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A memorial for Swansea Jack

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Swansea Jack












Below: Jack's memorial on Swansea's seafront.
Between 1935 and 1937, Jack’s popularity soared. William Thomas was encouraged to take Jack to local functions and it became almost essential for dignitaries to have their photographs taken with Jack. As a fund-raiser for local charities, Jack became the essential guest. The black retriever supplied a pleasant and easily identifiable mascot or image for the town. Jack was a dream image, devoid of any manufacture or cynicism in an age which was largely devoid of the marketing and media hype that we see today.

At the height of his popularity with the people of Swansea, tragedy struck. Jack accidentally consumed rat poison which resulted in a slow, painful decline for the dog and considerable public upset. On 2 October 1937, Jack died and the local newspapers reflected a feeling of loss throughout the whole town. A heartbroken William Thomas by then living in Treboeth, buried Jack in the garden of his Roger Street home.

However, the Jack story does not end there. Public opinion in the town was deeply affected by Jack’s loss and discussions in the Borough Council chamber about the possibility of a memorial in one of the Borough’s many parks quickly led to a lively public debate in the local newspaper (The South Wales Evening Post). The Post supported the notion of a lasting memorial to Jack and gave plenty of coverage to the ensuing debate. Public campaigns were not new in Swansea, a local children’s home had been erected by public subscription soon after the Great War. The desired resting place for a memorial was clearly Victoria Park, already the site of a number of memorials and close to the popular meeting place of the Slip.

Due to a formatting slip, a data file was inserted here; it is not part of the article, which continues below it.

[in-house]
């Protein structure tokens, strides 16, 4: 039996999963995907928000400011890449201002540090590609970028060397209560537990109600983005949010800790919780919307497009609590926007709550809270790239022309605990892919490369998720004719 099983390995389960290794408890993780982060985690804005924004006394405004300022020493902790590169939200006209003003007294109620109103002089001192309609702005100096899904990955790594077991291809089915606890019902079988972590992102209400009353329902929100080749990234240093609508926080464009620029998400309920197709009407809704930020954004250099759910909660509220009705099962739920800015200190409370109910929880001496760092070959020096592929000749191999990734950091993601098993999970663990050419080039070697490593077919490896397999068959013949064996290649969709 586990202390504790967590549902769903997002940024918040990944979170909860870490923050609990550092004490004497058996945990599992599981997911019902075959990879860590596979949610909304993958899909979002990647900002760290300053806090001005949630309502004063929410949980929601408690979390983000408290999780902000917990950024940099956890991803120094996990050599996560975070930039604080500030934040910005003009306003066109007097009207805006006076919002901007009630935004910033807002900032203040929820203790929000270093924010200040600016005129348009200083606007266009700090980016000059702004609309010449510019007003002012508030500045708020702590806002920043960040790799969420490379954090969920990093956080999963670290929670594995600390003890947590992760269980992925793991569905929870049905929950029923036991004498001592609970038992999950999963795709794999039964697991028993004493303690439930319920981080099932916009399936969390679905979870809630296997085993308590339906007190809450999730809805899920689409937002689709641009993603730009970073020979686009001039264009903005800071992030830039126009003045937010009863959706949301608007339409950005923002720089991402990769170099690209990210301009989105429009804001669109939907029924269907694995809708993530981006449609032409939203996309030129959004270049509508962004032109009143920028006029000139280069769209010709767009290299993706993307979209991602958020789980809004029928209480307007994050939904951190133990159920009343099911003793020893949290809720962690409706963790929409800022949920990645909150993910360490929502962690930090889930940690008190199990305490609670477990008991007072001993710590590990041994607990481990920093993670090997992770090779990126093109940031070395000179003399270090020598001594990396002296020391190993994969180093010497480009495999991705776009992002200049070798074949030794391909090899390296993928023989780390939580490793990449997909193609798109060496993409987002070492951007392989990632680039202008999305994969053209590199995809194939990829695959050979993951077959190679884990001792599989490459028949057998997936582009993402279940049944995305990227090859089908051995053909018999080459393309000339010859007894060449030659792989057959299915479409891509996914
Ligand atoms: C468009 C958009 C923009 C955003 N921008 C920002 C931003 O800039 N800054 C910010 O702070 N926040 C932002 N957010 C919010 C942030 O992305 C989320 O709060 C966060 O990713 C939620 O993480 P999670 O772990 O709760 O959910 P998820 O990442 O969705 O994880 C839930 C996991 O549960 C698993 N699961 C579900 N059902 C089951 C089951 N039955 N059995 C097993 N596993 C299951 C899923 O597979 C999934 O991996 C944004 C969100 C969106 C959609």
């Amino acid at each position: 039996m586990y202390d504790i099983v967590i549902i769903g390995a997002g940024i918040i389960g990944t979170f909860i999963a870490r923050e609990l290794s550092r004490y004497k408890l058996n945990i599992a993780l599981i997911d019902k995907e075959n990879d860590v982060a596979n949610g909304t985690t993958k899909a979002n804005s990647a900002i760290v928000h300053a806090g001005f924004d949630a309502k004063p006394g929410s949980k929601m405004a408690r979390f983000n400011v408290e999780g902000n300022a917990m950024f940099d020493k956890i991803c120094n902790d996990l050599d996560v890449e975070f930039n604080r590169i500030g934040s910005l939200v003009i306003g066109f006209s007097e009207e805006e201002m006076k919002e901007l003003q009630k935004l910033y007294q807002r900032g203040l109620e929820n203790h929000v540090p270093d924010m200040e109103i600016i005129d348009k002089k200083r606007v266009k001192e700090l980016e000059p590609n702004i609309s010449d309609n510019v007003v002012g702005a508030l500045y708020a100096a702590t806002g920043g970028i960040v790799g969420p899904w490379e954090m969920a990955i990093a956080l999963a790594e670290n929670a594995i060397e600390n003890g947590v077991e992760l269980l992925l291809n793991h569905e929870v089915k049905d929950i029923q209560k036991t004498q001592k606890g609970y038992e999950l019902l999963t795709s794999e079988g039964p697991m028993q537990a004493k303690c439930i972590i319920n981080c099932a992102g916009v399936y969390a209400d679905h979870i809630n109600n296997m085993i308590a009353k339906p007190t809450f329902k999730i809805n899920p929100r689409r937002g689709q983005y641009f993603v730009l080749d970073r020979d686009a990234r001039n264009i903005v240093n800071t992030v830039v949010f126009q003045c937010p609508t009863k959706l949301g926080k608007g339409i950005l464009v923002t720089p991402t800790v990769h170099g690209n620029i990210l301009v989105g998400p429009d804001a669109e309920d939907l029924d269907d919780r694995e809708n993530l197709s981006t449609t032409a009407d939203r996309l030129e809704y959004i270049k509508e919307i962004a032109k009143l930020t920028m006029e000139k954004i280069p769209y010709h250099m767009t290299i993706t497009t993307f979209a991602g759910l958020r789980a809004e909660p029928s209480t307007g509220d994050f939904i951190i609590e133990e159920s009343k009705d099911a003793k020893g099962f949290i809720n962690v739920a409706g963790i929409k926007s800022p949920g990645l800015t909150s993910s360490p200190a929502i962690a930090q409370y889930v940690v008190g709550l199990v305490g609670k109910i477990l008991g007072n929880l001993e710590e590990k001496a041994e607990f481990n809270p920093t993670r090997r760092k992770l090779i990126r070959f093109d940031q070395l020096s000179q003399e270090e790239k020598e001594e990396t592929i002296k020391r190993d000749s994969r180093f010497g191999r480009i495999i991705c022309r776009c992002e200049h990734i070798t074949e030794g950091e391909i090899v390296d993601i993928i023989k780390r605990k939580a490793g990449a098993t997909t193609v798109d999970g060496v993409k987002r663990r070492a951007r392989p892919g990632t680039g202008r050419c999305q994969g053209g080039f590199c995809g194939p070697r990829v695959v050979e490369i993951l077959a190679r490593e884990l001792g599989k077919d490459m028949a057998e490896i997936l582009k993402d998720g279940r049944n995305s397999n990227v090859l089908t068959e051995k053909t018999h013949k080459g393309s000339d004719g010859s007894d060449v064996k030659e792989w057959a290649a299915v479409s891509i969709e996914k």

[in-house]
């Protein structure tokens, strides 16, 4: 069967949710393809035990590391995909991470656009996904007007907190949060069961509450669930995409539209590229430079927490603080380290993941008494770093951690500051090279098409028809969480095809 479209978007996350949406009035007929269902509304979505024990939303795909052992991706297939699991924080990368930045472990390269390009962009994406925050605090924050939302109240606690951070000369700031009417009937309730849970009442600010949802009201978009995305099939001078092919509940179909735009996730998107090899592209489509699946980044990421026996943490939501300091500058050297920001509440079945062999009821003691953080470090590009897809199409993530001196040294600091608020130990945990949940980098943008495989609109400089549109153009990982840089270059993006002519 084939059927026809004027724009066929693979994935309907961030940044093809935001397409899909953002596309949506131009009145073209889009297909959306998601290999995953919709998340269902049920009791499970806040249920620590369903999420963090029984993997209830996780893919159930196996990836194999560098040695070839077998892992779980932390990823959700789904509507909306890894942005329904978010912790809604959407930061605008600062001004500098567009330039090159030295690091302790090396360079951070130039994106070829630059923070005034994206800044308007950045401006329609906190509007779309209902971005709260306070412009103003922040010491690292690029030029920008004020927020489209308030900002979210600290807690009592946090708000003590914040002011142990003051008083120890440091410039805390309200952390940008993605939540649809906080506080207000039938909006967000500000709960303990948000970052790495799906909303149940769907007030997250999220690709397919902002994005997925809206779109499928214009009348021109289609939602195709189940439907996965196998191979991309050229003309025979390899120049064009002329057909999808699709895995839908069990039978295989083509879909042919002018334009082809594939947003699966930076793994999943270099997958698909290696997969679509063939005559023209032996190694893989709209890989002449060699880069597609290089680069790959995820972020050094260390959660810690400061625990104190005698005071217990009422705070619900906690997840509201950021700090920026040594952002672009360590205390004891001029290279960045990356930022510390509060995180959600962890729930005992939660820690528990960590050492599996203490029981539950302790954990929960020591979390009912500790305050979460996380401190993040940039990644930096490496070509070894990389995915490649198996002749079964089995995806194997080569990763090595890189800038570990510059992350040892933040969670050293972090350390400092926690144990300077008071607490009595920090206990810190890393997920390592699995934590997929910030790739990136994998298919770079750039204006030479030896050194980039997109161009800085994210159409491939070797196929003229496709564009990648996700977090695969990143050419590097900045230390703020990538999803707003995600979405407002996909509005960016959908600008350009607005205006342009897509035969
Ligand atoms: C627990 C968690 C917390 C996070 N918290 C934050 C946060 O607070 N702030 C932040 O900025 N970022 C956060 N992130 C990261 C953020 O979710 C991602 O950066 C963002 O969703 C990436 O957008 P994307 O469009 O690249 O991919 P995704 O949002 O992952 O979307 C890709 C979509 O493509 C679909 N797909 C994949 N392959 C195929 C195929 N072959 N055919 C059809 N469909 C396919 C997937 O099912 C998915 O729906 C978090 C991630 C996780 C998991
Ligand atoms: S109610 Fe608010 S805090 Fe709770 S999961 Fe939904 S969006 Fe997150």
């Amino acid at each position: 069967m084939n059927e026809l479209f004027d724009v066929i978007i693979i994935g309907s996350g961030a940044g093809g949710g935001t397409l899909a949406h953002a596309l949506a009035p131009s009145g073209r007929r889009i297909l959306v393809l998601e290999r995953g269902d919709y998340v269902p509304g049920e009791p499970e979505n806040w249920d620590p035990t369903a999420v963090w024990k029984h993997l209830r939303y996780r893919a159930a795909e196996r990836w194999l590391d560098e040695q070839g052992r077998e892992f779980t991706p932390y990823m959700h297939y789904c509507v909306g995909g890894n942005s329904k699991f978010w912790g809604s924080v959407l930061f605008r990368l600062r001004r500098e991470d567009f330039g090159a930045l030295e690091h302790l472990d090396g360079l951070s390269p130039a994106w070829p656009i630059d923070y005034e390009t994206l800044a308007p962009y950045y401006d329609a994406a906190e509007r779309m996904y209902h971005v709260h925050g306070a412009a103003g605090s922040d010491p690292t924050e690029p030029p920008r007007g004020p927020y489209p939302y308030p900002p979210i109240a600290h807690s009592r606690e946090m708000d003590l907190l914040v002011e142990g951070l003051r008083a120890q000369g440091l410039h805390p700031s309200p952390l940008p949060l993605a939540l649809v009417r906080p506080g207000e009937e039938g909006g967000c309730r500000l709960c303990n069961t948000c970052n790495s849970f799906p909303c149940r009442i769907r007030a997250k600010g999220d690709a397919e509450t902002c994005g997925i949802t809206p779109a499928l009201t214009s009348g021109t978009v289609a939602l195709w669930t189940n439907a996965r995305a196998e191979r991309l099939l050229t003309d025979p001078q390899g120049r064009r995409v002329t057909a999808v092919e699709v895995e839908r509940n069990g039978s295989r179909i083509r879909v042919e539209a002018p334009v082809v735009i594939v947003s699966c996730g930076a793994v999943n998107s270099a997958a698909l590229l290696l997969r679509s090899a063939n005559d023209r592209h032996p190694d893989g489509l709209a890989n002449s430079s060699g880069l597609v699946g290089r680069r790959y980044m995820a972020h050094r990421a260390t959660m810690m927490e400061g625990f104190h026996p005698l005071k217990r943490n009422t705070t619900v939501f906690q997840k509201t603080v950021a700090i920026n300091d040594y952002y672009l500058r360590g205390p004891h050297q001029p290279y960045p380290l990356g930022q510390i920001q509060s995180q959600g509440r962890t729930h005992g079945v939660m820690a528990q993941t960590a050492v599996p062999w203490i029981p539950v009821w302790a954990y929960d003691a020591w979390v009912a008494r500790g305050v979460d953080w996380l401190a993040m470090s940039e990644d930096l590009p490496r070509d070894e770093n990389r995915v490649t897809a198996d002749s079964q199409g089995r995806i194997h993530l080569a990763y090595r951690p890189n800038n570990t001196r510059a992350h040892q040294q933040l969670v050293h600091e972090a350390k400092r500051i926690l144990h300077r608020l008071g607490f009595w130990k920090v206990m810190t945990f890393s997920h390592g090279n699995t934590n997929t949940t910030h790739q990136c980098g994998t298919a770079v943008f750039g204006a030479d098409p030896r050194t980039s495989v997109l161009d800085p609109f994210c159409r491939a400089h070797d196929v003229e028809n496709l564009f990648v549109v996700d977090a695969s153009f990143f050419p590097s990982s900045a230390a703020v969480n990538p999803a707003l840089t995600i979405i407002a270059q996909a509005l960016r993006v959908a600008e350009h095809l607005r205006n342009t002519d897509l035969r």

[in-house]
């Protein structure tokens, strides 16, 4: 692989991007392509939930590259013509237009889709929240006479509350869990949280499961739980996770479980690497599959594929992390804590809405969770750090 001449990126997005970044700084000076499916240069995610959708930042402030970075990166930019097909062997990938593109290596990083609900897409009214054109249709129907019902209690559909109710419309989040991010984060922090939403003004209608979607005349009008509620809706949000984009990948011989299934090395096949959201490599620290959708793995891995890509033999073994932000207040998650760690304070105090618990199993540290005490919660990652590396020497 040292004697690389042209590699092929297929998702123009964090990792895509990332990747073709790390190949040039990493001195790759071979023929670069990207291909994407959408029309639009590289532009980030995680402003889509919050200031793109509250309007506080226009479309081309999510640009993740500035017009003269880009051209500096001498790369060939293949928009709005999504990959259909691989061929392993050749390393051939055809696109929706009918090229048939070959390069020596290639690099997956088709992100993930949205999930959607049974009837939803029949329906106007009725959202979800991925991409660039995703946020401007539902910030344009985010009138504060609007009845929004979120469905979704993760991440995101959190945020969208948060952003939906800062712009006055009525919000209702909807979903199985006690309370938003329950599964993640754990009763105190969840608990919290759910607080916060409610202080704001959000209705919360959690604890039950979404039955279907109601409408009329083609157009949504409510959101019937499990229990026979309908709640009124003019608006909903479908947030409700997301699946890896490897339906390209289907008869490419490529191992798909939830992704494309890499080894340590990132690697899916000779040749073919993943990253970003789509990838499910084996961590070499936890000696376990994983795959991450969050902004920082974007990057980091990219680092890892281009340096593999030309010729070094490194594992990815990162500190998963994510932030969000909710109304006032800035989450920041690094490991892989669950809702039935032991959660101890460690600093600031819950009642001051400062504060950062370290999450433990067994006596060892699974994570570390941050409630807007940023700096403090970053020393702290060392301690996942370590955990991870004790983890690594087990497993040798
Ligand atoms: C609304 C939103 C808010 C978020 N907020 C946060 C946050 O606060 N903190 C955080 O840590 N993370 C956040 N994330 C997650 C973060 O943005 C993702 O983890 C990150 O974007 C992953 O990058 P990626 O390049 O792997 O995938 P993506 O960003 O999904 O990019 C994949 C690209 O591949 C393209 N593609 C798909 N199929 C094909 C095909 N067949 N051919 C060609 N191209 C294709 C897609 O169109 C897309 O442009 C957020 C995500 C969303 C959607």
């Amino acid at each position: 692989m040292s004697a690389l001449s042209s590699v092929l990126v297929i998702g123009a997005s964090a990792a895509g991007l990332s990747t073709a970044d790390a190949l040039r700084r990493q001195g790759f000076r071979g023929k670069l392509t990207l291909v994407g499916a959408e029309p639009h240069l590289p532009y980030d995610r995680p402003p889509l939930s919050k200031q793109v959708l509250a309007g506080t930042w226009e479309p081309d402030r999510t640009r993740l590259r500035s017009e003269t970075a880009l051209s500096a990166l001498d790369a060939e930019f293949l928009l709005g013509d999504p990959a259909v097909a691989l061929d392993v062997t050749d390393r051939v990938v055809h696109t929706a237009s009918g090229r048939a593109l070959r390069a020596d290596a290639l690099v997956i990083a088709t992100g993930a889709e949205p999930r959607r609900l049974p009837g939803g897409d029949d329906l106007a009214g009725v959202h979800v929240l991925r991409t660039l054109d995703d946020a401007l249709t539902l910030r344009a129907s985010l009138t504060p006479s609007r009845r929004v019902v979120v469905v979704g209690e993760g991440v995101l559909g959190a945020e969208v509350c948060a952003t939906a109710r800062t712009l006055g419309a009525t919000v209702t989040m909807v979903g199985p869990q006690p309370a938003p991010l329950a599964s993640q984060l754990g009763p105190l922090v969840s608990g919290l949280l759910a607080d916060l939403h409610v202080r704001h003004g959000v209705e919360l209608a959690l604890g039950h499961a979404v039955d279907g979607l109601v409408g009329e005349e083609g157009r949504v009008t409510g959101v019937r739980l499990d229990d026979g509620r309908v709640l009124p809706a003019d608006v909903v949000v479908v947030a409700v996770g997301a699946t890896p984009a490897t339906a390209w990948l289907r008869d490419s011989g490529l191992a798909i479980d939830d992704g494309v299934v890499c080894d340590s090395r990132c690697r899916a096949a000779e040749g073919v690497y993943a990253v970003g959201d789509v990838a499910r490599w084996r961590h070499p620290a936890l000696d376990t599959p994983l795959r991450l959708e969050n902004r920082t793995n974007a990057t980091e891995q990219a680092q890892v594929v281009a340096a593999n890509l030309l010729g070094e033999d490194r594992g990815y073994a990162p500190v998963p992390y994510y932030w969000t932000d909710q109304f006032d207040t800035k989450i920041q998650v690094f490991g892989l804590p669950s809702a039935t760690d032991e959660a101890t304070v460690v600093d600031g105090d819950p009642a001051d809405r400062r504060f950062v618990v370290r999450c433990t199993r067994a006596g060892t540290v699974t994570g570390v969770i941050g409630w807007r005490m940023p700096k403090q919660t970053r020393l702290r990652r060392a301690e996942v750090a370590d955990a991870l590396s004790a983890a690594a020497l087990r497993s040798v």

A suitable spot on the town’s promenade was selected and Jack was exhumed and reburied in a public ceremony on 21 October 1937. A year later, a massive public collection enabled a substantial memorial to be placed over the grave.


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